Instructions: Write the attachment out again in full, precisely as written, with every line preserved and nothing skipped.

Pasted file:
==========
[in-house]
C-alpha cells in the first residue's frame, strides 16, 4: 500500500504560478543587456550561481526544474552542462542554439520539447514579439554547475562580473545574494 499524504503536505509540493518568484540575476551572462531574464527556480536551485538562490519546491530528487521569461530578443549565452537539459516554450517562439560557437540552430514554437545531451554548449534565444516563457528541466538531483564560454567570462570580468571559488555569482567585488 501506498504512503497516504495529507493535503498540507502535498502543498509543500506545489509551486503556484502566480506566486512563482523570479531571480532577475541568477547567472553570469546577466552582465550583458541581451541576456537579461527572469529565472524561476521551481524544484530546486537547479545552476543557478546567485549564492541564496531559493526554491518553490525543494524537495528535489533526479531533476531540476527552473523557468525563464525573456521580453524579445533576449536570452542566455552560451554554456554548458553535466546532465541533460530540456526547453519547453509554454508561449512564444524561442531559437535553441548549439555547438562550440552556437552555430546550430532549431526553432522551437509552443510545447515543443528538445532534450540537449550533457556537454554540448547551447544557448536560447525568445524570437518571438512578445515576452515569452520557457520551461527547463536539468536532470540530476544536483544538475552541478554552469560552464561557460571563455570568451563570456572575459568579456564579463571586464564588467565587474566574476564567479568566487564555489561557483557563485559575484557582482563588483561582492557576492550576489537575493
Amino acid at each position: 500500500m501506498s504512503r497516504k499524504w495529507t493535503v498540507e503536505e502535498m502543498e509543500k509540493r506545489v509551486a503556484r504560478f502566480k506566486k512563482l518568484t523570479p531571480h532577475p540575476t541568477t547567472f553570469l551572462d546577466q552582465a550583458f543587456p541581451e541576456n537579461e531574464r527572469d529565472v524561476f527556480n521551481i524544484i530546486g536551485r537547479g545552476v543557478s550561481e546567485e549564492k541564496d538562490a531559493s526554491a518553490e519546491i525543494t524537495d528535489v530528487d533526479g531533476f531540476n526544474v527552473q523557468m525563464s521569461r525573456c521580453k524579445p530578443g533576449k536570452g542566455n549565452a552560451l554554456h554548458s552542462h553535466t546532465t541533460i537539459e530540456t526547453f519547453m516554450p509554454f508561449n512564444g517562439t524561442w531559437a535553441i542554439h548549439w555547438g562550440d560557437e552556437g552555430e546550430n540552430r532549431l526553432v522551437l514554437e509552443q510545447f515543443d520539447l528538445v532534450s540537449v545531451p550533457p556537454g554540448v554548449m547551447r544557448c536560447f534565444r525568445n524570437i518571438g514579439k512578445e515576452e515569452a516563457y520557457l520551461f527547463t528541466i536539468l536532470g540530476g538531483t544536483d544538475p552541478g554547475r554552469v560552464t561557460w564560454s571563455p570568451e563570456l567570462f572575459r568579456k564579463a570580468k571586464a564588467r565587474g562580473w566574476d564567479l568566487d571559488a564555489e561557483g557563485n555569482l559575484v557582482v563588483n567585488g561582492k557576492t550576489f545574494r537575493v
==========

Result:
[in-house]
C-alpha cells in the first residue's frame, strides 16, 4: 500500500504560478543587456550561481526544474552542462542554439520539447514579439554547475562580473545574494 499524504503536505509540493518568484540575476551572462531574464527556480536551485538562490519546491530528487521569461530578443549565452537539459516554450517562439560557437540552430514554437545531451554548449534565444516563457528541466538531483564560454567570462570580468571559488555569482567585488 501506498504512503497516504495529507493535503498540507502535498502543498509543500506545489509551486503556484502566480506566486512563482523570479531571480532577475541568477547567472553570469546577466552582465550583458541581451541576456537579461527572469529565472524561476521551481524544484530546486537547479545552476543557478546567485549564492541564496531559493526554491518553490525543494524537495528535489533526479531533476531540476527552473523557468525563464525573456521580453524579445533576449536570452542566455552560451554554456554548458553535466546532465541533460530540456526547453519547453509554454508561449512564444524561442531559437535553441548549439555547438562550440552556437552555430546550430532549431526553432522551437509552443510545447515543443528538445532534450540537449550533457556537454554540448547551447544557448536560447525568445524570437518571438512578445515576452515569452520557457520551461527547463536539468536532470540530476544536483544538475552541478554552469560552464561557460571563455570568451563570456572575459568579456564579463571586464564588467565587474566574476564567479568566487564555489561557483557563485559575484557582482563588483561582492557576492550576489537575493
Amino acid at each position: 500500500m501506498s504512503r497516504k499524504w495529507t493535503v498540507e503536505e502535498m502543498e509543500k509540493r506545489v509551486a503556484r504560478f502566480k506566486k512563482l518568484t523570479p531571480h532577475p540575476t541568477t547567472f553570469l551572462d546577466q552582465a550583458f543587456p541581451e541576456n537579461e531574464r527572469d529565472v524561476f527556480n521551481i524544484i530546486g536551485r537547479g545552476v543557478s550561481e546567485e549564492k541564496d538562490a531559493s526554491a518553490e519546491i525543494t524537495d528535489v530528487d533526479g531533476f531540476n526544474v527552473q523557468m525563464s521569461r525573456c521580453k524579445p530578443g533576449k536570452g542566455n549565452a552560451l554554456h554548458s552542462h553535466t546532465t541533460i537539459e530540456t526547453f519547453m516554450p509554454f508561449n512564444g517562439t524561442w531559437a535553441i542554439h548549439w555547438g562550440d560557437e552556437g552555430e546550430n540552430r532549431l526553432v522551437l514554437e509552443q510545447f515543443d520539447l528538445v532534450s540537449v545531451p550533457p556537454g554540448v554548449m547551447r544557448c536560447f534565444r525568445n524570437i518571438g514579439k512578445e515576452e515569452a516563457y520557457l520551461f527547463t528541466i536539468l536532470g540530476g538531483t544536483d544538475p552541478g554547475r554552469v560552464t561557460w564560454s571563455p570568451e563570456l567570462f572575459r568579456k564579463a570580468k571586464a564588467r565587474g562580473w566574476d564567479l568566487d571559488a564555489e561557483g557563485n555569482l559575484v557582482v563588483n567585488g561582492k557576492t550576489f545574494r537575493v